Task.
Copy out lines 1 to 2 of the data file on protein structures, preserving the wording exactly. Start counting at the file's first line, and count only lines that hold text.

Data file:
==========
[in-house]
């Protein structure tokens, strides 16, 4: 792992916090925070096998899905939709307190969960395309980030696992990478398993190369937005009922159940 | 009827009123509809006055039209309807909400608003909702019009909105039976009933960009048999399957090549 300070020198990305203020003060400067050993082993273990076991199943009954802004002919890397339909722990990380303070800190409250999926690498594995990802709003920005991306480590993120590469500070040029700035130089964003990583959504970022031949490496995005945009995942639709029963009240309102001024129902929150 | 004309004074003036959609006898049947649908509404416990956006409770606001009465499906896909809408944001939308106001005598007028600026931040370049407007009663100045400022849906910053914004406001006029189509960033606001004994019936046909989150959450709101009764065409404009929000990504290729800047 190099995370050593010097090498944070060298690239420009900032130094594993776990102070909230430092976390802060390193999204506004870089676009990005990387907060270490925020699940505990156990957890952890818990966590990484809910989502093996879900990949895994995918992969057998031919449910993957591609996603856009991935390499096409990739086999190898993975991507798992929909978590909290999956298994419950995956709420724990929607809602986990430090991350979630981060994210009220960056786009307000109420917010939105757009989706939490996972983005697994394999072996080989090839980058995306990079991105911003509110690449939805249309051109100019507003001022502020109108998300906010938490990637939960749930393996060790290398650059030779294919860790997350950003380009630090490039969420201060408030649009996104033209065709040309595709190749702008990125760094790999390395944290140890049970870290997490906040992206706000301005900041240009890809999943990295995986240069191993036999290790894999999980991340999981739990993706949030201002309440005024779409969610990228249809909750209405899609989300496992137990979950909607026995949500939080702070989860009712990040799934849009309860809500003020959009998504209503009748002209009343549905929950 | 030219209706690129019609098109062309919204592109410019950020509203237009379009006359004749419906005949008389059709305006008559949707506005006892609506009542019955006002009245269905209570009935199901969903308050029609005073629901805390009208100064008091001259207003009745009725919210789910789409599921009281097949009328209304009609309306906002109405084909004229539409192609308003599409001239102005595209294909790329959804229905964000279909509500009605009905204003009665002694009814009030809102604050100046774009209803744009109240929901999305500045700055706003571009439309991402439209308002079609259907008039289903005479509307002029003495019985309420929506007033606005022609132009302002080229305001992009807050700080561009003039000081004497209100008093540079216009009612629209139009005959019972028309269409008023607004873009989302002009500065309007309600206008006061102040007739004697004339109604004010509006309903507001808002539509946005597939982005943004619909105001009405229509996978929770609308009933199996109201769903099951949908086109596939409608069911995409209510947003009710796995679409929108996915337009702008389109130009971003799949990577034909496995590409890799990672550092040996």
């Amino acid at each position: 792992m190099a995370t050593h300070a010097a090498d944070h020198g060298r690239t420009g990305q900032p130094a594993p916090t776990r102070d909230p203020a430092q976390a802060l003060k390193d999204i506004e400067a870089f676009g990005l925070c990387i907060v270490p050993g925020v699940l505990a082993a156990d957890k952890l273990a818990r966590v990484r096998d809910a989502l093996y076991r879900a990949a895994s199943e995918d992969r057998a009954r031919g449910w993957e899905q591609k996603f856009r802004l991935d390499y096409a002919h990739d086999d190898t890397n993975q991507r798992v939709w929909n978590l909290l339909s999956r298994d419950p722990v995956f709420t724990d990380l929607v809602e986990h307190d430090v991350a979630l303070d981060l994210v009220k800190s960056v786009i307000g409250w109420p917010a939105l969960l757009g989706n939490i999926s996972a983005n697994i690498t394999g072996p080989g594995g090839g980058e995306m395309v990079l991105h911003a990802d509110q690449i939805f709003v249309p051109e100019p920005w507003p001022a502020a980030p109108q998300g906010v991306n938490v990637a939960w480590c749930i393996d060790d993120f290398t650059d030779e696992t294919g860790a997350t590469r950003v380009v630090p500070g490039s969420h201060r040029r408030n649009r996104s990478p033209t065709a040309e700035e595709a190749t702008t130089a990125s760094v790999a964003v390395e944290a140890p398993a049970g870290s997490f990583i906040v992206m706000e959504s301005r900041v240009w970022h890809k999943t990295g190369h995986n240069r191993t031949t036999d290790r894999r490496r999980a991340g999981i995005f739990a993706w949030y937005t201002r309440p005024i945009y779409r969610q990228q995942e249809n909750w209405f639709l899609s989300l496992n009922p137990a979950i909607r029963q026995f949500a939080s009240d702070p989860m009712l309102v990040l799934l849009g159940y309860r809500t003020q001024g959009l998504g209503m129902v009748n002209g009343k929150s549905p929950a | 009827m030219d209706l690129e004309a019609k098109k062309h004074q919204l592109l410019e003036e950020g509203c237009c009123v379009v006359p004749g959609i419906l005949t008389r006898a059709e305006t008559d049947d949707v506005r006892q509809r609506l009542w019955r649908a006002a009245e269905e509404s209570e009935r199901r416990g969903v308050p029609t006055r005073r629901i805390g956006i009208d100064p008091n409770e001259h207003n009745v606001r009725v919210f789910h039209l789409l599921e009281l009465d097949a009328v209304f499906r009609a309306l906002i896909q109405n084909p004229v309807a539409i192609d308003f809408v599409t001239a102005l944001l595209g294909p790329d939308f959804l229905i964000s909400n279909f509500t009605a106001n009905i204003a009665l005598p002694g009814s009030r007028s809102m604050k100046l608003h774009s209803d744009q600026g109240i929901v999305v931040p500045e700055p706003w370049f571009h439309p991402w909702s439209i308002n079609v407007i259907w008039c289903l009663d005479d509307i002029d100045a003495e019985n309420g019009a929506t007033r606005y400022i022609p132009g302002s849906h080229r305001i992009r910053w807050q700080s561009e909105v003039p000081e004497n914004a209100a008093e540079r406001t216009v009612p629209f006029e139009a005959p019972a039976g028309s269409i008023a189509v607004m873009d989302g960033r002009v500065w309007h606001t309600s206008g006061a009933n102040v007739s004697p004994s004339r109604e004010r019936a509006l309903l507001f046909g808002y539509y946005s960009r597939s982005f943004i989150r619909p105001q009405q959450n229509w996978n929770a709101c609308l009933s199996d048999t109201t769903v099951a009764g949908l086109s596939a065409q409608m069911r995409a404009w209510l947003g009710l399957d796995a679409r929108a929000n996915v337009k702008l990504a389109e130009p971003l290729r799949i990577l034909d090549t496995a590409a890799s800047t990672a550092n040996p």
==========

[in-house]
């Protein structure tokens, strides 16, 4: 792992916090925070096998899905939709307190969960395309980030696992990478398993190369937005009922159940 | 009827009123509809006055039209309807909400608003909702019009909105039976009933960009048999399957090549 300070020198990305203020003060400067050993082993273990076991199943009954802004002919890397339909722990990380303070800190409250999926690498594995990802709003920005991306480590993120590469500070040029700035130089964003990583959504970022031949490496995005945009995942639709029963009240309102001024129902929150 | 004309004074003036959609006898049947649908509404416990956006409770606001009465499906896909809408944001939308106001005598007028600026931040370049407007009663100045400022849906910053914004406001006029189509960033606001004994019936046909989150959450709101009764065409404009929000990504290729800047 190099995370050593010097090498944070060298690239420009900032130094594993776990102070909230430092976390802060390193999204506004870089676009990005990387907060270490925020699940505990156990957890952890818990966590990484809910989502093996879900990949895994995918992969057998031919449910993957591609996603856009991935390499096409990739086999190898993975991507798992929909978590909290999956298994419950995956709420724990929607809602986990430090991350979630981060994210009220960056786009307000109420917010939105757009989706939490996972983005697994394999072996080989090839980058995306990079991105911003509110690449939805249309051109100019507003001022502020109108998300906010938490990637939960749930393996060790290398650059030779294919860790997350950003380009630090490039969420201060408030649009996104033209065709040309595709190749702008990125760094790999390395944290140890049970870290997490906040992206706000301005900041240009890809999943990295995986240069191993036999290790894999999980991340999981739990993706949030201002309440005024779409969610990228249809909750209405899609989300496992137990979950909607026995949500939080702070989860009712990040799934849009309860809500003020959009998504209503009748002209009343549905929950 | 030219209706690129019609098109062309919204592109410019950020509203237009379009006359004749419906005949008389059709305006008559949707506005006892609506009542019955006002009245269905209570009935199901969903308050029609005073629901805390009208100064008091001259207003009745009725919210789910789409599921009281097949009328209304009609309306906002109405084909004229539409192609308003599409001239102005595209294909790329959804229905964000279909509500009605009905204003009665002694009814009030809102604050100046774009209803744009109240929901999305500045700055706003571009439309991402439209308002079609259907008039289903005479509307002029003495019985309420929506007033606005022609132009302002080229305001992009807050700080561009003039000081004497209100008093540079216009009612629209139009005959019972028309269409008023607004873009989302002009500065309007309600206008006061102040007739004697004339109604004010509006309903507001808002539509946005597939982005943004619909105001009405229509996978929770609308009933199996109201769903099951949908086109596939409608069911995409209510947003009710796995679409929108996915337009702008389109130009971003799949990577034909496995590409890799990672550092040996």